Please watch our video interview with a Catalan cannabis activist, about how political attitudes to cannabis are changing in Spain.
In the United States, with each passing year, more and more states decide to create a legal, regulated market for medical and recreational marijuana. Many may ask: why is Europe lagging behind in cannabis reform? Well, things are happening more slowly on this side of the Atlantic, but we can see some inspiring recent examples of successful cannabis reform advocacy. Many people are aware of the Portuguese decriminalisation model, but far fewer know about the cannabis social clubs in Spain. Cannabis social clubs are legal non-profit associations created by cannabis consumers to grow and use cannabis on a collective basis. The fact that these clubs can operate in a more or less legal way, and are more or less tolerated by the authorities, is the product of a decades-long grassroot movement of activists. The first club was opened in 1994, with 100 people signing an agreement to cultivate 200 cannabis plants. The club was almost immediately closed down by the police, but inspired subsequent generations of cannabis activists. By early 2014, there were 11 federations throughout Spain, serving as umbrella organisations for a significant proportion of all the cannabis social clubs, accounting for between 800 and 1000 legally constituted entities.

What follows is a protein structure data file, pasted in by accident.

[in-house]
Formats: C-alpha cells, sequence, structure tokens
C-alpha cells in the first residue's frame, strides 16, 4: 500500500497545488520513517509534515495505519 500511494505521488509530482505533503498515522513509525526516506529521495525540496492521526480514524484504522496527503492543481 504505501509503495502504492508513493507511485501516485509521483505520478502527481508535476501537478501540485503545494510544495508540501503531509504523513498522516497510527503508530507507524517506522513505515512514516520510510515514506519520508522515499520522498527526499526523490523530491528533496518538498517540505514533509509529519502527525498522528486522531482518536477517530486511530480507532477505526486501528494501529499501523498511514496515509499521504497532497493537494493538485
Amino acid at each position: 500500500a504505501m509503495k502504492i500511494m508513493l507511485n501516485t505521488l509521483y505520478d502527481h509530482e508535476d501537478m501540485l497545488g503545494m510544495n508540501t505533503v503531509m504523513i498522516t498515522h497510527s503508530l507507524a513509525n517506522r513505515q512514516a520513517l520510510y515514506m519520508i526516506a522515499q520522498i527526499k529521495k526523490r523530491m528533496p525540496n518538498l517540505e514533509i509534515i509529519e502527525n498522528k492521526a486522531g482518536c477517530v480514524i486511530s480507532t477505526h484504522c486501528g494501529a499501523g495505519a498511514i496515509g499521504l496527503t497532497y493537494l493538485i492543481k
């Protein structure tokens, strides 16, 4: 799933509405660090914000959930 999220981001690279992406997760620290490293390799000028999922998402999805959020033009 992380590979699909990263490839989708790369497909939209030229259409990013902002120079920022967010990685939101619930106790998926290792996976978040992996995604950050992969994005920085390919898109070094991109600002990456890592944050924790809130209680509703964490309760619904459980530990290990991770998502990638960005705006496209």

What are the lessons to be learned from the early years of cannabis social clubs? Can they provide a special European non-commercial model of cannabis legalisation? Is there enough political support in Spain to make local experiments a national policy?
We were lucky to meet Òscar Pares, the assistant director of the International Centre of Ethnobotanical Education Research & Service (ICEERS), who was in Budapest this summer. He answered our questions about the clubs, in the video above.
Please click on the picture below to read the report on Catalonia's innovative drug policies, authored by Oscar!
Peter Sarosi and István Gábor Takács